You may have been planning your end of year appeal messages for the past couple of months, or are getting started on this now. You probably already have or will put a lot of thought into the content and overall tone of your messages, and perhaps are working across departments on integrating your message into other media channels. All of that work is an important part of planning and developing your end of year campaign.
But, ask yourself this? What is going to make a possible donor open this message? How can I stand out? Have I thought about my subject line yet?
Let’s face it, your constituents are very likely going to be receiving end of year appeals from organizations other than your own. Maybe some they are those less involved with, and others they are more involved with. Amongst all of the clutter we know to be in our inboxes it is important to think about how to stand out in the crowd. Your heart-warming story that you have spent hours developing and integrating with other messaging will only get read if your e-appeal is opened.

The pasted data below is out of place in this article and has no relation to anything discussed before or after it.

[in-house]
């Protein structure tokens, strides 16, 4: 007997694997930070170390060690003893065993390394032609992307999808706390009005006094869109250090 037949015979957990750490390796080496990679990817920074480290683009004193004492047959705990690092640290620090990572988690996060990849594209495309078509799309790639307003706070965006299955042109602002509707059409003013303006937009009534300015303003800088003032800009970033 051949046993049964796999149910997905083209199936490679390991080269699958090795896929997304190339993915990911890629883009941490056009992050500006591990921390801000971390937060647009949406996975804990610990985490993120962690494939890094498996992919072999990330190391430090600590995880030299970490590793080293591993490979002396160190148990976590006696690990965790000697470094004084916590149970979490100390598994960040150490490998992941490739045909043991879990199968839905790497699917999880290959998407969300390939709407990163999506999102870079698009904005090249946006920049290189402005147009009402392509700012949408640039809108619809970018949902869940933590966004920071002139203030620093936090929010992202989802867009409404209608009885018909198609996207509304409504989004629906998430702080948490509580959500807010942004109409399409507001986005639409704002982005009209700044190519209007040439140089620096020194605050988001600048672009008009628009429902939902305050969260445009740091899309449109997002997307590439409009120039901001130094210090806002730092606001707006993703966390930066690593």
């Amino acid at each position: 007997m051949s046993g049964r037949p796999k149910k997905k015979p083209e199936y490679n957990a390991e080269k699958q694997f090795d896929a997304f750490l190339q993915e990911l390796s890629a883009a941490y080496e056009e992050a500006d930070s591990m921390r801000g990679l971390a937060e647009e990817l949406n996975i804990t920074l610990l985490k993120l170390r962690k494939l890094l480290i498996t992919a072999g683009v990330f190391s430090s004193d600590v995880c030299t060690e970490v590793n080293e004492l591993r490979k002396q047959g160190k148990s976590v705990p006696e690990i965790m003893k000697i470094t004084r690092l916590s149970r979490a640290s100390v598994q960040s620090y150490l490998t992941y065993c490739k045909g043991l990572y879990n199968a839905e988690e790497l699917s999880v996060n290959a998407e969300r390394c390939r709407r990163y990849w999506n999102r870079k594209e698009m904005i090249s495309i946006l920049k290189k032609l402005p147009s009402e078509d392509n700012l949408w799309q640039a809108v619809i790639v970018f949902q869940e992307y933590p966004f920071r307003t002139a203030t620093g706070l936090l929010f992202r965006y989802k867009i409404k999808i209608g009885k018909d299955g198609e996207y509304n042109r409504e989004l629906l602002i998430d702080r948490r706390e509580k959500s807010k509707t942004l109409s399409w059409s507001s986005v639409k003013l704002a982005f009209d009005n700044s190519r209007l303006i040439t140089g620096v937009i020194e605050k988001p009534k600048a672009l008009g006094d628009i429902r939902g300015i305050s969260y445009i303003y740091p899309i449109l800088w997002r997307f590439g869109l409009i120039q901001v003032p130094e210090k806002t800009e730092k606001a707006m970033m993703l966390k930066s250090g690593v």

That being said, if you have already written your subject lines, I’d like to urge you to test them against these tips. If you haven’t written them yet, then it’s time to get started. When writing your subject lines, keep these four things in mind:
If you have the opportunity to run a test of subject lines with a small group of constituents, that is fantastic. If your email marketing tools allow for split testing, then select a small audience, split it in half and test two subject lines with this group. You can see what performs better with your constituency and then send your message(s) out to the rest of your audience with the tried and true subject line. If you’d like to download a full article on this topic, click here.
Have fun with it and post any follow up comments or brainstorming ideas here!
This post is the sixth in an ongoing series about Google
Analytics. As we proceed, I’ll share tips on how you can use this tool
to gain more insight into your online marketing.